Forward declarations of types in Python used to be a pain, but now it's much easier. The ability to do static analysis of types is a relatively new addition to the Python language. Some history helps explain why things were the way they were and why the new behavior that will be the default in Python 3.10 is what it is.
If you are working on production systems written in Python where code correctness is important type annotations are maybe one of the most important features that have been introduced to the language. The ability to add annotations inline to functions was added in Python 3.0 after PEP 3107 was accepted in 2006.
This allowed you to add some extra metadata that would then get stored in
__annotations__. Interestingly enough this never explicitly stated that there were any standard semantics for these annotations and one of the examples from the PEP 3017 document looks very strange now:
def compile(source: "something compilable", filename: "where the compilable thing comes from", mode: "is this a single statement or a suite?"): ...
What happens is that at the time the function is defined
compile.__annotations__ will be assigned the dictionary of values with the arguments as keys and the associated annotations as the values.
While this is still legal Python code it looks quite strange in the era since PEP 484 where a standard semantics was introduced for type hints. A core component of PEP 484 was the introduction the
typing module in Python 3.5. The
typing module gives you the ability to define all the fundamental building blocks for Python types.
From Python 3.5 onwards Type checking your code was feasible but it wasn't until the development of mypy type checking system along with the creation of extensive type stubs for the standard library via the
typeshed project that type annotations got more powerful and hence more widely used. Another reason it took a while for type annotations to become mainstream was that a number of annoyances existed that only really went away when new language features were introduced.
For example in Python 3.5 then there was still a major shortcoming where annotations were initially only available on functions. If you wanted to use a tool like mypy to annotate the types of variables you had to do it in a comment. But this had a very annoying shortcoming with situations where you wanted to specify only the type but not initialize the variable since introducing a new symbol meant you had to initialize it in version of Python 3.5 and earlier.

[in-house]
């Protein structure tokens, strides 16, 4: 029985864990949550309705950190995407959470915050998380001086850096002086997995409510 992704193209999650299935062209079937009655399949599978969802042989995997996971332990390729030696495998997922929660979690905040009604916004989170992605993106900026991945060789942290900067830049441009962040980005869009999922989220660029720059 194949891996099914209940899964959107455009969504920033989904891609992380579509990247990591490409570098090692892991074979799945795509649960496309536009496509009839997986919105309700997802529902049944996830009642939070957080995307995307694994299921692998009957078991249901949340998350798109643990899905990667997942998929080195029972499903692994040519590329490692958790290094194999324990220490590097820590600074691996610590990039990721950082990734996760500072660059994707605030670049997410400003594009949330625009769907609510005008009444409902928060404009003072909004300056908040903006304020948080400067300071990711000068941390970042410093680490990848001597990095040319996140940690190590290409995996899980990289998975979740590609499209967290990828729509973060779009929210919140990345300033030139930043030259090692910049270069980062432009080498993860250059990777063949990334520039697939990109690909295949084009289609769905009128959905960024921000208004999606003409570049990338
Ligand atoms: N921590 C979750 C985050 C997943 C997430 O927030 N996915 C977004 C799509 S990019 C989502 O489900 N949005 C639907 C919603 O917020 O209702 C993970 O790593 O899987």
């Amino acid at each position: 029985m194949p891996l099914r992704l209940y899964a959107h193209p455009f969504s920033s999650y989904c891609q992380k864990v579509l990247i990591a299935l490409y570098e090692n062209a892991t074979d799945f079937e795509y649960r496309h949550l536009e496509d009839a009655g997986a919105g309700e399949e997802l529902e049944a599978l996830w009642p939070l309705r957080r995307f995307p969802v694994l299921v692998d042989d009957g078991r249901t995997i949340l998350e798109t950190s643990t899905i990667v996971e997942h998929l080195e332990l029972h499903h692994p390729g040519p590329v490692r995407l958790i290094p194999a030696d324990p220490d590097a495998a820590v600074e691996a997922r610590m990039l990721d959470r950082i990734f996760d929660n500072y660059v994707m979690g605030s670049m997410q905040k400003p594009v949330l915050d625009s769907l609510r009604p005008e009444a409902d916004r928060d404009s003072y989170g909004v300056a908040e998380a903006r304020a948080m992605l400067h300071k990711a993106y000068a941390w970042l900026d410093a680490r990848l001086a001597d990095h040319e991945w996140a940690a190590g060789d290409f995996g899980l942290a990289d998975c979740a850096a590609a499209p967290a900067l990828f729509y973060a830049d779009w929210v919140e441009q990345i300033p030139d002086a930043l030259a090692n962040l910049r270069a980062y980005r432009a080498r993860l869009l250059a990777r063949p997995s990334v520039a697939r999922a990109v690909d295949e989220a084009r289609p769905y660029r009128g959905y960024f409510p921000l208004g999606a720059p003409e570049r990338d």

The main situation in which I found this particularly annoying were situations were you wanted to annotate a class variable but delay initialization until later (perhaps in
__new__). In Python 3.6 you can do:
class ExampleFile: base_path: str def __init__(self, filename:str, base_path:str="/examples") -> None: self.filename = filename self.base_path = base_path
You can't make this sort of annotation for
base_path in a comment because the rules of the language syntax meant that you had to initialize such a variable.
The ability to annotate variables in this way without initializing them was introduced PEP 526 which was implemented in Python 3.6.
Forward declarations of types
Because type annotations were evaluated at the time a function is defined one major annoyance has been the problem of forward declarations, for example consider:
class Node: """Binary tree node.""" def __init__(self, left: Node, right: Node) -> None: self.left = left self.right = right
Because Python class names used to become available only after the body of the class is executed there was no way to easily refer to
Node inside the definition of the class
Node. See for example what happens if you try to run something like this in Python 3.5/3.6:
$ python3.5 Python 3.5.2 (default, Apr 16 2020, 17:47:17) [GCC 5.4.0 20160609] on linux Type "help", "copyright", "credits" or "license" for more information. >>> class Node: ... def __init__(self, left: Node, right: Node) -> None: ... self.left = left ... self.right = right ... Traceback (most recent call last): File "<stdin>", line 1, in <module> File "<stdin>", line 2, in Node NameError: name 'Node' is not defined
To deal with this in Python 3.5 and 3.6 you had to mess around with type annotations as strings:
class Node: """Binary tree node.""" def __init__(self, left: 'Node', right: 'Node') -> None: self.left = left self.right = right def get_left(self) -> Node: return self.left
PEP 0563 introduces changes that will allow you to postpone the evaluation of annotations. This behavior will be the new default in Python 3.10. Because this is a backwards incompatible change if you want access to this in Python 3.7 you need to use a
$ python3.7 Python 3.7.4 (default, Aug 13 2019, 20:35:49) [GCC 7.3.0] :: Anaconda, Inc. on linux Type "help", "copyright", "credits" or "license" for more information. >>> from __future__ import annotations >>> class Node: ... def __init__(self, left: Node, right: Node) -> None: ... self.left = left ... self.right = right ...
As you can see this now works and this will be the default behavior in python 3.10 and on.